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Compiled by Anthony Harrison-Barbet


ROUSSEAU

(1712 — 78)

 

SOCIAL CONTRACT THEORY

Jean-Jacques Rousseau was born in Geneva, the son of a poor watchmaker, and received only an elementary education. He was for a time an apprentice engraver, but left because of brutal treatment and settled in Savoy. He took up residence with an older woman, Mme de Warens, a Roman Catholic — to which faith he converted. After some years of travel and a variety of occupations he arrived in Paris in 1742, was appointed secretary to the French Ambassador in Venice in 1743, lost the post in 1744, and returned to Paris, where he entered into a relationship with a servant girl (who bore him five children). He also met Mme d'Épinay, who became his patroness. In 1754 he was received back into the Protestant Church. It was now that his literary career, which included a dictionary of music, a novel, an autobiography, and works on education, as well as political and moral philosophy, started in earnest; and he was in close touch with many of the Enlightenment philosophes. However, the condemnation of his Émile in 1762 led him to leave Paris in a hurry. He settled in Neuchtel, but because of his increasing radicalism and criticisms of Christianity he went to England in 1765. He stayed with Hume, but they quarrelled (Rousseau, suffering from psychological problems, was not an easy person to get on with), and he returned to Paris. Quite a life!

 

PHILOSOPHY OF MAN/ POLITICAL PHILOSOPHY

SOCIAL CONTRACT THEORY

[1] Rousseau's central thesis initially was, broadly, that man was once in a 'state of nature' and was naturally good, but that on entering into society he became corrupted by the 'artificiality' of civilization [a], and indeed that the arts and sciences contributed to his downfall. In his Discourse on the Origin of Inequality [Part I] he says that we cannot of course know what man was actually like in the state of nature (Rousseau regards his investigations as hypothetical and explanatory rather than as a quest for historical truths). But by extrapolating backwards in time we acquire a picture of primitive man as self-sufficient (nature supplying his needs), strong, skilful, and seeking only for his self-preservation. Such a man differs from animals in that he has natural liberty and is capable of improving himself: he is perfectible, though in the earliest times this was a capacity rather than being realized in particular ways.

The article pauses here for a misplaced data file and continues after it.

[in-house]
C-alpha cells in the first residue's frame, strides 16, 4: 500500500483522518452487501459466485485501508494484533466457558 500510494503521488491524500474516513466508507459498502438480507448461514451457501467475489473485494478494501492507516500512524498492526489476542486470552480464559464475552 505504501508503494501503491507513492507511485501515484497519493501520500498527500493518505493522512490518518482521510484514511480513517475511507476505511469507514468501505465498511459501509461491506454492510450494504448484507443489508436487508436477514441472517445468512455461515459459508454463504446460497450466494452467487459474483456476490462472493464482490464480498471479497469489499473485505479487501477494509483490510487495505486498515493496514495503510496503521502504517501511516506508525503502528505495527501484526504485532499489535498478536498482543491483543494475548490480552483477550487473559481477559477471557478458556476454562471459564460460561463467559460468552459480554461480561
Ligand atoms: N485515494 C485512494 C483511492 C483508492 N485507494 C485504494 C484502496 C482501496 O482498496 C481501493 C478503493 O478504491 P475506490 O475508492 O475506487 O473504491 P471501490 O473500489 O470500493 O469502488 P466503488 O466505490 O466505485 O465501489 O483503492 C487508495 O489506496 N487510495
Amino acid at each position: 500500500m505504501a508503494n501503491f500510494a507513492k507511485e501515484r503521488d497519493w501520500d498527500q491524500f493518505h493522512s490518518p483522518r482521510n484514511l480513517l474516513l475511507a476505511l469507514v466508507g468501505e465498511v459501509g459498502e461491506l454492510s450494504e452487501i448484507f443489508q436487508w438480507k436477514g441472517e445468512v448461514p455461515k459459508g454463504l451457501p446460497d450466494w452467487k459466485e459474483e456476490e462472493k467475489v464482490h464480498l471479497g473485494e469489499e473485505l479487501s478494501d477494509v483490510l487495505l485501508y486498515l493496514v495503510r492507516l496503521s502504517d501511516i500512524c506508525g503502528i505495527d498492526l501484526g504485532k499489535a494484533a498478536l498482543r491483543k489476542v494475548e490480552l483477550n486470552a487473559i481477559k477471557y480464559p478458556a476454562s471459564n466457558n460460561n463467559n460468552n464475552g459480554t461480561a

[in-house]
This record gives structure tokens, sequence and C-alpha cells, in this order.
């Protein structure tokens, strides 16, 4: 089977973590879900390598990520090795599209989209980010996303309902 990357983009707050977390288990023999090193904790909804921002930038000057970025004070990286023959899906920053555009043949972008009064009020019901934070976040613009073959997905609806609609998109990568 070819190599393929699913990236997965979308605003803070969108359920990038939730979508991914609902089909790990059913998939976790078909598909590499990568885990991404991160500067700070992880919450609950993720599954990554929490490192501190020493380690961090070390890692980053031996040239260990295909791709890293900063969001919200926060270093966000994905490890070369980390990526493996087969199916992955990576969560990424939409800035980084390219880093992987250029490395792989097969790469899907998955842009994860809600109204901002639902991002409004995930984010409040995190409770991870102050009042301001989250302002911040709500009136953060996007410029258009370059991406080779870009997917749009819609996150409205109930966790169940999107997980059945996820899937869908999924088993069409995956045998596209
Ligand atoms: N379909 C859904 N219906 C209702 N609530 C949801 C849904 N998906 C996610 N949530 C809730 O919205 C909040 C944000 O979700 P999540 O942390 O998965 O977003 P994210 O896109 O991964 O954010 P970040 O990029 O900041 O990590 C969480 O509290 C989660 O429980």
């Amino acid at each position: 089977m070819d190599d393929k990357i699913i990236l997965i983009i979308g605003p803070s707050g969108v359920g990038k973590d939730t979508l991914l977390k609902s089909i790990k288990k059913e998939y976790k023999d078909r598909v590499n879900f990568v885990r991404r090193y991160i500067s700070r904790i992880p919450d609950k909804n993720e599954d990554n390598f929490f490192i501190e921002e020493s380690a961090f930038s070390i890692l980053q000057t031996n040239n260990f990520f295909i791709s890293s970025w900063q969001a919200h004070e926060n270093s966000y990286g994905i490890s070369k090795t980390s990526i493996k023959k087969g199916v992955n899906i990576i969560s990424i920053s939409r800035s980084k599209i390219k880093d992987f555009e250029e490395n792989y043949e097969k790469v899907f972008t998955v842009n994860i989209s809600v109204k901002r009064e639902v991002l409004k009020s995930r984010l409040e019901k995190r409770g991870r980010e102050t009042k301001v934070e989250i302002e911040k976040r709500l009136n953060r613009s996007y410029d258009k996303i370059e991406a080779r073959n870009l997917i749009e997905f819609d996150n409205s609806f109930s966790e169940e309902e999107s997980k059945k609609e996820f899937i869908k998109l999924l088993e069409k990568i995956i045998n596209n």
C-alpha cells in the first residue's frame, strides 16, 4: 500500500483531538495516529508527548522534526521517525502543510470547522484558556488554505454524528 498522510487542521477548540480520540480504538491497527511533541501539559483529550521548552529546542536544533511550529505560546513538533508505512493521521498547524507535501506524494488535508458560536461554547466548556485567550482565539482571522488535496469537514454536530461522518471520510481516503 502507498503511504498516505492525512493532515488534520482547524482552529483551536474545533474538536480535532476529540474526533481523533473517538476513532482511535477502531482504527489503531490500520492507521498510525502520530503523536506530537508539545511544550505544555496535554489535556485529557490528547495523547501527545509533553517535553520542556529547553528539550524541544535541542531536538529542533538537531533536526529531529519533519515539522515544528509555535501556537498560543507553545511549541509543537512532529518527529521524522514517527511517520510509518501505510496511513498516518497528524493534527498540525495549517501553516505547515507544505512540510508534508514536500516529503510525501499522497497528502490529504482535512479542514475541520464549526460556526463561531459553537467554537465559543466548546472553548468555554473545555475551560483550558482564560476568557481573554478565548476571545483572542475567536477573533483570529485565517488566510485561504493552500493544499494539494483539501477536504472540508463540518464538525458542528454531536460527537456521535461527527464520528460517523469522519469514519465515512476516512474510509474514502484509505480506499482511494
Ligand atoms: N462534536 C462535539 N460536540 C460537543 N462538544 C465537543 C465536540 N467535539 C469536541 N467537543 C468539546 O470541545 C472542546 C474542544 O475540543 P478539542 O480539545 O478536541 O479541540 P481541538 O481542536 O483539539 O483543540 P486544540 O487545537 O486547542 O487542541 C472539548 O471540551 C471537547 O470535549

Rousseau argues that man's primary concern for his own well-being — indeed his duty to secure it — is a manifestation of self-love (amour de soi). This is always good in so far as it accords with the order of nature; or it is indifferent to good and evil in a narrower sense of the term. It is thus to be contrasted with egoism or pride (amour-propre), which 'artificial' society turns self-love into [b]. Rousseau identifies within self-love a concern for the good of one's body, promoted by the 'sense-appetite', and the desire for order, which promotes the good of the soul. At the same time, while living in the primitive state, in which there were no formal social structures, natural man was aware of his fellow creatures; and through an identification of himself with their sufferings he experienced natural feelings (sentiments intérieurs) of compassion and love growing out of his own self-love. These feelings are for Rousseau the basis of morality. As he comes to know other men more completely, his feelings give rise to conscience, and the concepts of justice, generosity, and humanity [c]. Self-love thus develops into love of mankind.

Awareness and articulation of these and other concepts does of course require language. Primitive man, according to Rousseau, lacked this ability, but he supposes that it originated from "simple cries" which became conventionally associated as names with particular things, and thence gave rise to "general ideas" [d]. Within this naturally good primitive state, however, there lurks a darker aspect. From the first awareness of others closer relationships developed. And central for Rousseau is the emergence of private property. "The first man who, having enclosed a piece of ground, bethought himself of saying 'This is mine', and found people simple enough to believe him, was the real founder of civil society" [Discourse, Part II]. As a direct consequence inequality, injustice, misery, ambition, and amour propre were introduced [e]: man experienced a loss of innocence; evil civil society had come into being.